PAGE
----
Once upon a time, I knew who I was, but then, seemingly suddenly though I know it was a gradual slide, I lost myself.
Most of us spend our teenage years and well into our twenties (or thirties) trying to figure out who we are. Some of us need more time, some of us need less time, but what I think none of us realize is…we need all the time. We need our whole lives.
By the time I’d reached my twenty-fifth year, I had a decent handle on my likes and dislikes, what I was courageous enough to attempt, how to trust my intuition and just how firm my moral foundation was. I knew the type of person I wanted to be and actively worked to become that person, with a few hiccups here and there because I’m human.
But things changed. Once I learned who I was, life conspired to test me or maybe evolve me, whichever. Without realizing, I slipped into roles defined by other people’s expectations. Maybe you can relate. Parent, child, sibling, spouse, teacher, counselor, healer, lover, protector…or take your pick from a thousand others. We are all something to someone else, but that singular title doesn’t begin to cover what we really are.
I started letting what they thought define me which, in turn, started wearing down my own sense of self. The more bits I lost of myself, the more depressed I got. I didn’t even know it, either, until one day I started crying and couldn’t stop. I only faced the sunlight when I had no choice. I was physically ill, tired… I don’t know if I had or have clinical depression because I refuse to see someone about it, in spite of my doctor’s referral and recommendation. (I’m stubborn and delusional and don’t want to hear their definition of me when I’m already fighting against so many others. If you think it would help you, however, I actively encourage you to seek help.)
I started writing, in fact, because I was pigeonholed into a box that didn’t fit, complete with expectations I didn’t want to live up to by people I didn’t want to let down.
I let others tell me who I was supposed to be and what I was supposed to do. And, because I didn’t want to seem too ‘special’ I stopped dreaming, or at least I stopped working toward my dreams, and then I got depressed because I wasn’t any closer to achieving my dreams. A terrible cycle.
Writing helped me combat the pull of others’ expectations. When I first started sliding, publishing a story was my act of courage, putting sentences together into a working plot was my rebellious act of giving voice to my inner self—not my fantasies, memories or wishes and not my feelings on people I know or even myself, really, but a certain piece of my soul that would not be silenced. Every time a publisher said ‘yes’ was both validation and liberation.
I haven’t always written well, but until two or three years ago, I wrote fearlessly. I’ll always have my inner editor yammering in my brain when I think about what has come before, but hidden inside those stories is my courage, my pain, my knowledge and my fear. But, here I am, a decade after I began sliding into other people’s boxes, and I’m still writing, still clinging to the art that lent me sanity.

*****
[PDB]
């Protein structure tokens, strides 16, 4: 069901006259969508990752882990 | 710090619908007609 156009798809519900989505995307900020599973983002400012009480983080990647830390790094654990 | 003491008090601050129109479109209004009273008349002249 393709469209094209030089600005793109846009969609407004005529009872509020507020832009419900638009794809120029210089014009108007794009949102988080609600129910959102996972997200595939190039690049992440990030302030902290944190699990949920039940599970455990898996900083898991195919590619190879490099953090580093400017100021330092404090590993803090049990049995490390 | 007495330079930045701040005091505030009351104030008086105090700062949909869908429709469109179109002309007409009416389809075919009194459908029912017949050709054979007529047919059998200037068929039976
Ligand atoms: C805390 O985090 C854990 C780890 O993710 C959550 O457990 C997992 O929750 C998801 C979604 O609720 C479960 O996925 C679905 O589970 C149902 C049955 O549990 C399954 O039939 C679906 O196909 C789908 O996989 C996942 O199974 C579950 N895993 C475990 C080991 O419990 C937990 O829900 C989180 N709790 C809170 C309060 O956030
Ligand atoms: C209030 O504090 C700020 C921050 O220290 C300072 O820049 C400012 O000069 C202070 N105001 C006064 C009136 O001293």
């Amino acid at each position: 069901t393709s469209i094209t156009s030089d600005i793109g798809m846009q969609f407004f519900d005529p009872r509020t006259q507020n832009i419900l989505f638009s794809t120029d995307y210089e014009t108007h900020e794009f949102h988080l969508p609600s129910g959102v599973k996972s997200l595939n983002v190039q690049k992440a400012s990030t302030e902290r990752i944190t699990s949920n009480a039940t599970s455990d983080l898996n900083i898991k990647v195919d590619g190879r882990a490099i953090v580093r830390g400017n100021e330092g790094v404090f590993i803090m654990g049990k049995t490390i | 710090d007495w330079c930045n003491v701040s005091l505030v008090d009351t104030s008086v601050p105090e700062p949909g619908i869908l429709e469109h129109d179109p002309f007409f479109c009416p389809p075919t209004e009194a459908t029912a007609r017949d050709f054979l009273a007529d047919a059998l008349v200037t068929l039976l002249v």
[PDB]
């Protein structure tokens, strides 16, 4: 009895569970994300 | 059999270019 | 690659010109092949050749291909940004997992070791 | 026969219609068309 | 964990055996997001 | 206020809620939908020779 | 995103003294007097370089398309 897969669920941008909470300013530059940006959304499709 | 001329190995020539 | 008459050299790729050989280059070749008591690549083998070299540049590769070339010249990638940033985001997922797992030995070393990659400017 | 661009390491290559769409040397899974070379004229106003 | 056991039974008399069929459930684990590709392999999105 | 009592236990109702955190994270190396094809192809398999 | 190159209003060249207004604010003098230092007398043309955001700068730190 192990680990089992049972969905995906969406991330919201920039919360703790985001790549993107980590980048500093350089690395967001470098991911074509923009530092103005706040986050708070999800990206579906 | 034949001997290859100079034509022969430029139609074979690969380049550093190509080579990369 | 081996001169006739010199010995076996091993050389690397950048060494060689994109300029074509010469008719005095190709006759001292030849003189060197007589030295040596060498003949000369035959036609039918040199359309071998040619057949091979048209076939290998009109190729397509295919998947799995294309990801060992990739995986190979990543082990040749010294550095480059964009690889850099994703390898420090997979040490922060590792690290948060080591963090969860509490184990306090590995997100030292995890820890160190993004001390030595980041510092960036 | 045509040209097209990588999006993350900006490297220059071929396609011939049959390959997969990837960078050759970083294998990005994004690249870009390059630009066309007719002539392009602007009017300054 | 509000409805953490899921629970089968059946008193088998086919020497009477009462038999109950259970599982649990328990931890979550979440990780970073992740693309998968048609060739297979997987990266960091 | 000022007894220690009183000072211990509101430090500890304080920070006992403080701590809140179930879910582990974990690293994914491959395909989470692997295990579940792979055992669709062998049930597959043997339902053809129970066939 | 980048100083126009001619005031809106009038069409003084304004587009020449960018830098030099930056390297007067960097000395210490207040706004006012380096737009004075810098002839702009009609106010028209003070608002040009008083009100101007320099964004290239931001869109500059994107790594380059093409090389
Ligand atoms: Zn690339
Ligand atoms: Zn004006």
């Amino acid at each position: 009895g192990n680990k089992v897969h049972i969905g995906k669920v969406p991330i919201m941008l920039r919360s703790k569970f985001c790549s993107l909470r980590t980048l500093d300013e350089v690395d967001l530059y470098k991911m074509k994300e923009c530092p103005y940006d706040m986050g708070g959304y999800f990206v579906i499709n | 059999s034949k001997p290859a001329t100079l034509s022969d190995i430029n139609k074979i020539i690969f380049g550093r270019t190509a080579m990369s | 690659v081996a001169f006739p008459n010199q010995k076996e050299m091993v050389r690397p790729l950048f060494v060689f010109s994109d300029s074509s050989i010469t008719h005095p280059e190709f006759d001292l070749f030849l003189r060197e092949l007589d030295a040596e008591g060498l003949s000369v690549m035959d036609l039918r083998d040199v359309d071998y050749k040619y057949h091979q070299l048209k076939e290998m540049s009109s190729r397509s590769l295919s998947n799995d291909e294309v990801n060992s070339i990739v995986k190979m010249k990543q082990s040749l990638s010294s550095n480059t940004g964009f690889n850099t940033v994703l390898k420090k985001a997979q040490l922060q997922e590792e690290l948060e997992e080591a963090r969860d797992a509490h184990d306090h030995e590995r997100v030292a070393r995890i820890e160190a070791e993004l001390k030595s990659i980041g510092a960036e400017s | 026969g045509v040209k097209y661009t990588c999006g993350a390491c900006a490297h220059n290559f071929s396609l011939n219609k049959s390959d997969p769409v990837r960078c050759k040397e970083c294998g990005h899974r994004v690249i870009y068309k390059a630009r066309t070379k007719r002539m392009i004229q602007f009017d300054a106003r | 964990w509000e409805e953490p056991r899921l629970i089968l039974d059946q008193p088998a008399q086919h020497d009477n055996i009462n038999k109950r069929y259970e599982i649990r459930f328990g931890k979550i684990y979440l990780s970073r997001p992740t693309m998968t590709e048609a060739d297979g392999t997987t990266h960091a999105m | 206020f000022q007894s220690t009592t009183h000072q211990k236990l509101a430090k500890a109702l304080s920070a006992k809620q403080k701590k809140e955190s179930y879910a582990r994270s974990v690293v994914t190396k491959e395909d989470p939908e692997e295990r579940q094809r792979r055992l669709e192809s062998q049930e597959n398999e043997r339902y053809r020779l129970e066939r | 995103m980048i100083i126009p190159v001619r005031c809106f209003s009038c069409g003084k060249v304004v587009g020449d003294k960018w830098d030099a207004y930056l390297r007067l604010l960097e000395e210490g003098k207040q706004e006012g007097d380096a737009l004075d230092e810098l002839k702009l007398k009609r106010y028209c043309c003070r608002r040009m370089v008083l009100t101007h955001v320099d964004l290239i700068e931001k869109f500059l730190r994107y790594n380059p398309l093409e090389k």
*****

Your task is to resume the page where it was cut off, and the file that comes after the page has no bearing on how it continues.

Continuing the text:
I can see the difference. I can see how I’ve gone from writing ‘true’ to writing ‘soft.’ Not in all things, but enough. Whatever will people think if I… But, wait, that already happens. I wrote Levi fearlessly, and there is still criticism. I wrote My Voyeur, then changed it to be easier but that gets criticism too.
I’ve had a terrible few years. It could have been worse, yes, but there has been upheaval and change in ways that were brutal to live through.
—I say that because, looking back, I think it wasn’t too bad and though I remember my tears vividly, I remember my fear and anxiety, my physical unhealthiness, my fight through depression, I also hear someone who was close to me tell me I had nothing to be sad about. Looking back, however, thinking it wasn’t too bad, is me letting her put me into a box that doesn’t fit. It’s me slipping back into a role defined for me rather than by me. A clear and important distinction. I hit a breaking point, a true moment where I knew things had to change and so I did. I lost friendships, hell, I lost my mind—
But I found me again.
Guess what? I’m not the same as I was when I was twenty five. I’m someone else now, still with my spirit and, surprisingly, still certain of what sort of person I want to be. I’d lost some of my courage, changed parts of my public self to accommodate what others wanted me to be, and I’d forgotten the sound of my intuition’s voice…but I’m human, and I’ll consider that a hiccup that taught me a great deal about a whole lot.
I’m tired of holding back to accommodate others. I’m tired of not living true to myself or my courage, of pushing back on my dreams in fear of leaving others behind. I’m tired of dimming my light so that others don’t feel like I’m pretending to be special.
I want to sparkle, dammit.
Also, I want to write what feels right, not because I think the majority will handle a story better if I change this or that. Sorry, but oh well, if I make you uncomfortable…maybe that’s your problem to evolve through.
I’m writing this on the off-chance that someone else might need to read it. I’m writing this to prove to myself that I’m still courageous enough to face the truth, even when it hurts. And, the truth is, you need to find yourself every day. You need to define yourself every day. Even if you’re different every day, it’s up to you to tell the world who you are and who you want to be, because, otherwise, the world will tell you—and that’s soul-sucking.
Every day, embrace who you are and recognize that that can change repeatedly. Be courageous, be true. You are special, don’t let the haters tell you you’re not. You should spend your whole life defining you to yourself, don’t let others do it for you.